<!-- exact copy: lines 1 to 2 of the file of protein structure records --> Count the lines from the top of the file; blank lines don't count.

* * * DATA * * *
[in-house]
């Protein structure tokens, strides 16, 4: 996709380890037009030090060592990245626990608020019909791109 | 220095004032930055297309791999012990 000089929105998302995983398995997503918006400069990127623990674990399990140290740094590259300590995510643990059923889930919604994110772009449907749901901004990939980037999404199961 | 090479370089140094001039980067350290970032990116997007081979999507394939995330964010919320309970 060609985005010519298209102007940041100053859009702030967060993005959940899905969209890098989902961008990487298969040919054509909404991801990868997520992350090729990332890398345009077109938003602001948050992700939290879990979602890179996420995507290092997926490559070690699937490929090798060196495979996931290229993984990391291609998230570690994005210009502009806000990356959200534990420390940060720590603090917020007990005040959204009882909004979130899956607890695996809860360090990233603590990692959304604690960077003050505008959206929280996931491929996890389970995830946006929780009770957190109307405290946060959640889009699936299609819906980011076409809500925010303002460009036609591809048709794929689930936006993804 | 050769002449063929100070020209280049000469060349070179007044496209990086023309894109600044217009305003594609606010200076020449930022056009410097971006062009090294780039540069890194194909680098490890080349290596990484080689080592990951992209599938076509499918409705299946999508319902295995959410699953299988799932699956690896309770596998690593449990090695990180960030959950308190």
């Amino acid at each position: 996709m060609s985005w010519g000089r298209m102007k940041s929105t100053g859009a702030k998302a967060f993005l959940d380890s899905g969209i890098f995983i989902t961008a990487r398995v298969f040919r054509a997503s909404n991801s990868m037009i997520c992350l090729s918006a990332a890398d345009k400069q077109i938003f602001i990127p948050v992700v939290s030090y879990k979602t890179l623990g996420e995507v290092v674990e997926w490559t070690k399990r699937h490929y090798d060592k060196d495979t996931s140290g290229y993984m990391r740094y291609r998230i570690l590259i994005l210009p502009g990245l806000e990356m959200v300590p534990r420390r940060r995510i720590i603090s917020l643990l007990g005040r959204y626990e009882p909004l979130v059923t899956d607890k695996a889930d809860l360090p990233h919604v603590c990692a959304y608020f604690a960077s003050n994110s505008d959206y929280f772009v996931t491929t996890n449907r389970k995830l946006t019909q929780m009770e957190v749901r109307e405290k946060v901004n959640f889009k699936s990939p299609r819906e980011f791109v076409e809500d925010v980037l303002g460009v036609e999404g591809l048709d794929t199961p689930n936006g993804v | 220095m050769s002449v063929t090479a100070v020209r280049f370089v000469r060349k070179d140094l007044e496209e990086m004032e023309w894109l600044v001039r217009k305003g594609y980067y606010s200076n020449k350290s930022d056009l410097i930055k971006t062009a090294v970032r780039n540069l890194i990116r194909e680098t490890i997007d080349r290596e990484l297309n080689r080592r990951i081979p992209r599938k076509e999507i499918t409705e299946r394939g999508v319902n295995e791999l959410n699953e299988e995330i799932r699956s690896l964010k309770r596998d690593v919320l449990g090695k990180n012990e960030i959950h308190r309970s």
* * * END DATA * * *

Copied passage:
[in-house]
């Protein structure tokens, strides 16, 4: 996709380890037009030090060592990245626990608020019909791109 | 220095004032930055297309791999012990 000089929105998302995983398995997503918006400069990127623990674990399990140290740094590259300590995510643990059923889930919604994110772009449907749901901004990939980037999404199961 | 090479370089140094001039980067350290970032990116997007081979999507394939995330964010919320309970 060609985005010519298209102007940041100053859009702030967060993005959940899905969209890098989902961008990487298969040919054509909404991801990868997520992350090729990332890398345009077109938003602001948050992700939290879990979602890179996420995507290092997926490559070690699937490929090798060196495979996931290229993984990391291609998230570690994005210009502009806000990356959200534990420390940060720590603090917020007990005040959204009882909004979130899956607890695996809860360090990233603590990692959304604690960077003050505008959206929280996931491929996890389970995830946006929780009770957190109307405290946060959640889009699936299609819906980011076409809500925010303002460009036609591809048709794929689930936006993804 | 050769002449063929100070020209280049000469060349070179007044496209990086023309894109600044217009305003594609606010200076020449930022056009410097971006062009090294780039540069890194194909680098490890080349290596990484080689080592990951992209599938076509499918409705299946999508319902295995959410699953299988799932699956690896309770596998690593449990090695990180960030959950308190």